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Félix Vargas, Antonio Fernandez-Rivas and Antonio Osuna

Vargas F, Fernandez-Rivas A, Osuna A. Effects of methimazole in the early and established phases of NG-nitro 4643 c-nitro-l-arginine methyl ester hypertension. Eur J Endocrinol 1996;135:506–13. ISSN 0804–

In the present study we evaluated the effects of methimazole, an antithyroid drug, on blood pressure and other variables in the early and established phases of hypertension induced by the inhibition of nitric oxide synthesis with the oral administration of NG-nitro-l-arginine methyl ester (l-NAME), 75 mg/100 ml in the drinking water. Moreover, we also evaluated the acute pressor effect of l-NAME on systemic blood pressure in control and rats treated chronically with methimazole, administered via drinking water (30 mg/100 ml). Oral administration of methimazole maintained the blood pressure of l-NAME-treated rats at normal levels 25 days after induction of hypertension. However, after 25 days of methimazole treatment in rats made hypertensive with l-NAME (for 25 days), high blood pressure was similar in methimazole-treated and non-treated l-NAME rats, despite the fact that a hypothyroid state had been achieved in the methimazole-treated rats. Acute intravenous injection of l-NAME caused a similar increase in mean arterial pressure in control and methimazole-treated rats at the lowest dose; however, smaller pressor responses were observed with increasing doses in hypothyroid rats. These results clearly demonstrate that hypothyroidism induced by methimazole prevents, but does not reverse, l-NAME hypertension and reduces the acute pressor responsiveness to l-NAME administration.

F Vargas, Departamento de Fisiología, Facultad de Medicina, E-18012, Granada, Spain

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Cipriano Garcia del Rio, María Rosario R Moreno, Antonio Osuna, Juan de Dios Luna, Joaquín García-Estañ and Félix Vargas

Abstract

Objective: We evaluated the influence of chronic blockade of the renin-angiotensin system on hypertension induced by long-term thyroxine (T4) administration. To this end, we determined the effects of chronic treatment with captopril on blood pressure, cardiac hypertrophy and other renal and metabolic variables of hypertensive hyperthyroid rats.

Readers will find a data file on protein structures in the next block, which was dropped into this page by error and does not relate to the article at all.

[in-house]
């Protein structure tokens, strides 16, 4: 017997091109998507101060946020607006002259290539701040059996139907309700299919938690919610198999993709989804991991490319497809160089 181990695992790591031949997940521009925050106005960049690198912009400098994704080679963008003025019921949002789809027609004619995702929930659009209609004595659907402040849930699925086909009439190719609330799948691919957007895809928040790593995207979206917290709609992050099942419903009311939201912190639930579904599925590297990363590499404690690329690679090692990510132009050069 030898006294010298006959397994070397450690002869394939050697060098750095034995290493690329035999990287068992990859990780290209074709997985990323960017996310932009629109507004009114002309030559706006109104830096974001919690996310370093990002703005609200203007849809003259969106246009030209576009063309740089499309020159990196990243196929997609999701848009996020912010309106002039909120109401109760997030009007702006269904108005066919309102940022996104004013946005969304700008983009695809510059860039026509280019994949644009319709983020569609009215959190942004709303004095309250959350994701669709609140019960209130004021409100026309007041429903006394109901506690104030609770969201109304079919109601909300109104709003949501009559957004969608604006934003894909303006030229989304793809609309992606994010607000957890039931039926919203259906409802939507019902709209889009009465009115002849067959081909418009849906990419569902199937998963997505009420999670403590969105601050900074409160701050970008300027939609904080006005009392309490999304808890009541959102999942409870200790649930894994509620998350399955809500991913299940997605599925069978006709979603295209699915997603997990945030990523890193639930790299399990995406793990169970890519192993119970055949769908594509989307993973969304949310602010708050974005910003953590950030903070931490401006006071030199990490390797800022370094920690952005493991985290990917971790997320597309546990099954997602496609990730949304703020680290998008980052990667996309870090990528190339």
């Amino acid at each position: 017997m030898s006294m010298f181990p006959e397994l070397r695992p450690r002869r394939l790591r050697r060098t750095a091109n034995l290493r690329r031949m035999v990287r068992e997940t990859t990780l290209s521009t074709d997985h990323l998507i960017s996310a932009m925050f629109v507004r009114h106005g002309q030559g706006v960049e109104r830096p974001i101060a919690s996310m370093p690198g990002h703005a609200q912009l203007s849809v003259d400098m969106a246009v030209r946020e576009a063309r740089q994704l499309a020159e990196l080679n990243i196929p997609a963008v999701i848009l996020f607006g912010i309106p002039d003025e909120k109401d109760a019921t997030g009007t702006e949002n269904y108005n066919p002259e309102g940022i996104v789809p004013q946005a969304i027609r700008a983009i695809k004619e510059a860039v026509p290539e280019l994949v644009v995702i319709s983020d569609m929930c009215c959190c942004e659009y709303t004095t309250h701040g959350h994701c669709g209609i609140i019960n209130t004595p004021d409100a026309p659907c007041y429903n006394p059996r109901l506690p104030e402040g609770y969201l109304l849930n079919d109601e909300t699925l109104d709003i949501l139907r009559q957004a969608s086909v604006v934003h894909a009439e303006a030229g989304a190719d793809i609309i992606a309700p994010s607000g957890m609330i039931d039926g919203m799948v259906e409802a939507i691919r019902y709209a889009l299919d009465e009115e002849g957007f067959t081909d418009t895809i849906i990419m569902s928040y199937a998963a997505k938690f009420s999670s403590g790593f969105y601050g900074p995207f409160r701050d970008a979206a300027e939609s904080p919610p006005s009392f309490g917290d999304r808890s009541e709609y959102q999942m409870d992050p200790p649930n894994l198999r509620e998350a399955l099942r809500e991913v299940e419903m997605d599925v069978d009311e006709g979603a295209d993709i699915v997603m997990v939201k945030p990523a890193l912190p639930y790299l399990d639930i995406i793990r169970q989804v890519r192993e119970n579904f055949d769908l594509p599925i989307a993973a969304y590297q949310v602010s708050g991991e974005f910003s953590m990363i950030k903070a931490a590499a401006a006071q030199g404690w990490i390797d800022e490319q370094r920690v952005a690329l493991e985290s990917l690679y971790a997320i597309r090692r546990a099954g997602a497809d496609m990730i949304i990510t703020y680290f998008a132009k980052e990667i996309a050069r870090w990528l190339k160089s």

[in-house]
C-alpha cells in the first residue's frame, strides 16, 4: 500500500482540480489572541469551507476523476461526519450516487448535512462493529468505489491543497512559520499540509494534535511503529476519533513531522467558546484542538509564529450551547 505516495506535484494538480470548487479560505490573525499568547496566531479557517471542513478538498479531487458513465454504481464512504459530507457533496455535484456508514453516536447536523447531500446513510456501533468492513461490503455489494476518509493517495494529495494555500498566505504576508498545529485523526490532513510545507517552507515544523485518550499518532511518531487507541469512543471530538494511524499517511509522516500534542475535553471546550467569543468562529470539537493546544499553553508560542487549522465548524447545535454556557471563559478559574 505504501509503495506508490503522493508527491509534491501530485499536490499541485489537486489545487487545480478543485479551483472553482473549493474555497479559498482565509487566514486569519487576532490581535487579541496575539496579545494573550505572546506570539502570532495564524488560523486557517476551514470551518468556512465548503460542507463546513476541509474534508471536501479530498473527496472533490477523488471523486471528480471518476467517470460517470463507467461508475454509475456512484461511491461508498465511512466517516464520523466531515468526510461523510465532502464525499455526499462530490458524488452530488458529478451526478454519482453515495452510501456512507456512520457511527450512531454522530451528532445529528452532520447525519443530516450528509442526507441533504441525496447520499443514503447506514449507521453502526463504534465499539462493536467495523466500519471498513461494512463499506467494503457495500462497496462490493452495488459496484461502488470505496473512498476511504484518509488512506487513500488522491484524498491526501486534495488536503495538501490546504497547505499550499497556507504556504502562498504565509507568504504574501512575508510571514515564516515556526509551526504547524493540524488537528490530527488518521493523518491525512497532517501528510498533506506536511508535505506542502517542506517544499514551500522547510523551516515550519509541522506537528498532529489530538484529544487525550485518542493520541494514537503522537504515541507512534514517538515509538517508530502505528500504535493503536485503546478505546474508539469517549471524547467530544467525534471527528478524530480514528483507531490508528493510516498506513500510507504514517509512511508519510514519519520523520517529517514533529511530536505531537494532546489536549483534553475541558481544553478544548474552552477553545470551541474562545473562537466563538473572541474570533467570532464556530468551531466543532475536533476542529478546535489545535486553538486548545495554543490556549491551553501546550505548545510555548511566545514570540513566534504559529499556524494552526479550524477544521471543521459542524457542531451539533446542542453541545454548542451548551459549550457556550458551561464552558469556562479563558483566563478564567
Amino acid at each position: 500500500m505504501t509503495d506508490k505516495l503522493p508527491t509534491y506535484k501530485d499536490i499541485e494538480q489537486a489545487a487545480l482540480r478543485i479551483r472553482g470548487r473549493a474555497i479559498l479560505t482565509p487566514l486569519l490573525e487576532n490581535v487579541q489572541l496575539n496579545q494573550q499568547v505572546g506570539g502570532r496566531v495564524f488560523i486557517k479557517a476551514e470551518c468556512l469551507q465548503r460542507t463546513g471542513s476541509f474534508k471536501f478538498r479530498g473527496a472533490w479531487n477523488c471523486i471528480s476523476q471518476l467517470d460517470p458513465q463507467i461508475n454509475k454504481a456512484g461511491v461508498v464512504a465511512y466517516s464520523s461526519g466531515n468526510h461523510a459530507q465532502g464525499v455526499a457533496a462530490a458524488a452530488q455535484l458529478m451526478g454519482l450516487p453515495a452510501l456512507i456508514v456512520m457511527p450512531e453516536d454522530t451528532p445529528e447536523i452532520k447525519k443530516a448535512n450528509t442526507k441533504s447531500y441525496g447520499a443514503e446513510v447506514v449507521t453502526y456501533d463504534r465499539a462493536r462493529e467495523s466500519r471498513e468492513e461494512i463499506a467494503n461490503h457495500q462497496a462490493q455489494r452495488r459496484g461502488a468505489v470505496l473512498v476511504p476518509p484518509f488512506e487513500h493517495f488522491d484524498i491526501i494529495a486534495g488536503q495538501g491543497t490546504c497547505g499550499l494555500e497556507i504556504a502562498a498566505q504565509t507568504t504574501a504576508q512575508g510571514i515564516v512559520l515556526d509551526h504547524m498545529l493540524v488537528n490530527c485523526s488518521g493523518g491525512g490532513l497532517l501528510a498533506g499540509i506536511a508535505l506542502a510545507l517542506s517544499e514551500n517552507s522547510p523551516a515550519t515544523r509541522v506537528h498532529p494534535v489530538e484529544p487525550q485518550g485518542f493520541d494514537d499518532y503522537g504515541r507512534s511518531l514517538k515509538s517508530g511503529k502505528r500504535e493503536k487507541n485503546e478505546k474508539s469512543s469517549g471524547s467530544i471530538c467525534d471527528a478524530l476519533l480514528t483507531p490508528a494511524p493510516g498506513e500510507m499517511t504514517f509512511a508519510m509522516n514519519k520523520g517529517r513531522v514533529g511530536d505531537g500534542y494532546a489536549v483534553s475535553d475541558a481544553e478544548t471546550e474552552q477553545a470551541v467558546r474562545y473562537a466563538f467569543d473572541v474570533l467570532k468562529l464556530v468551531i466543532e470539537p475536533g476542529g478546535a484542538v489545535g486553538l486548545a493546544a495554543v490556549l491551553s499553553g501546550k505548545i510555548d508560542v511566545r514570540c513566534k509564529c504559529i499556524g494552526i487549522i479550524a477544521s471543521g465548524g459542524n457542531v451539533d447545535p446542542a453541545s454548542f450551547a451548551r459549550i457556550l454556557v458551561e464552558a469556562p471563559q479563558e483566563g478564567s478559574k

Methods: T4 was administered s.c. at 0·38 μmol/kg per day and captopril was given in the drinking water (1·38 mmol/l). Both treatments were maintained for 6 weeks. Control rats received tap water. After the treatment period, the rats were placed in metabolic cages. Later, blood pressure was measured in conscious rats by intra-arterial determination.

Results: T4-treated rats showed an increased mean arterial pressure (MAP) whereas, in rats treated with T4 plus captopril, MAP was similar to that of the control group. Captopril did not affect the increased heart rate or ventricular weight/body weight ratio of hyperthyroid rats, but it improved the reduced creatinine clearance of these animals.

Conclusions: The elevation in blood pressure produced by long-term T4 administration was prevented by chronic blockade of the renin-angiotensin system. Captopril improved the renal function of hyperthyroid rats, but did not affect the relative cardiac hypertrophy of these animals.

European Journal of Endocrinology 136 656–660

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Félix Vargas, Juan Manuel Moreno, Isabel Rodríguez-Gómez, Rosemary Wangensteen, Antonio Osuna, Miriam Álvarez-Guerra and Joaquín García-Estañ

This review focuses on the effects of thyroid hormones in vascular and renal systems. Special emphasis is given to the mechanisms by which thyroid hormones affect the regulation of body fluids, vascular resistance and, ultimately, blood pressure. Vascular function is markedly affected by thyroid hormones that produce changes in vascular reactivity and endothelial function in hyper- and hypothyroidism. The hypothyroid state is accompanied by a marked decrease in sensitivity to vasoconstrictors, especially to sympathetic agonists, alteration that may play a role in the reduced blood pressure of hypothyroid rats, as well as in the preventive effects of hypothyroidism on experimental hypertension. Moreover, in hypothyroid rats, the endothelium-dependent and nitric oxide donors vasodilation is reduced. Conversely, the vessels from hyperthyroid rats showed an increased endothelium-dependent responsiveness that may be secondary to the shear-stress induced by the hyperdynamic circulation, and that may contribute to the reduced vascular resistance characteristic of this disease. Thyroid hormones also have important effects in the kidney, affecting renal growth, renal haemodynamics, and salt and water metabolism. In hyperthyroidism, there is a resetting of the pressure-natriuresis relationship related to hyperactivity of the reninangiotensin system, which contributes to the arterial hypertension associated with this endocrine disease. Moreover, thyroid hormones affect the development and/or maintenance of various forms of arterial hypertension. This review also describes recent advances in our understanding of thyroid hormone action on nitric oxide and oxidative stress in the regulation of cardiovascular and renal function and in the long-term control of blood pressure.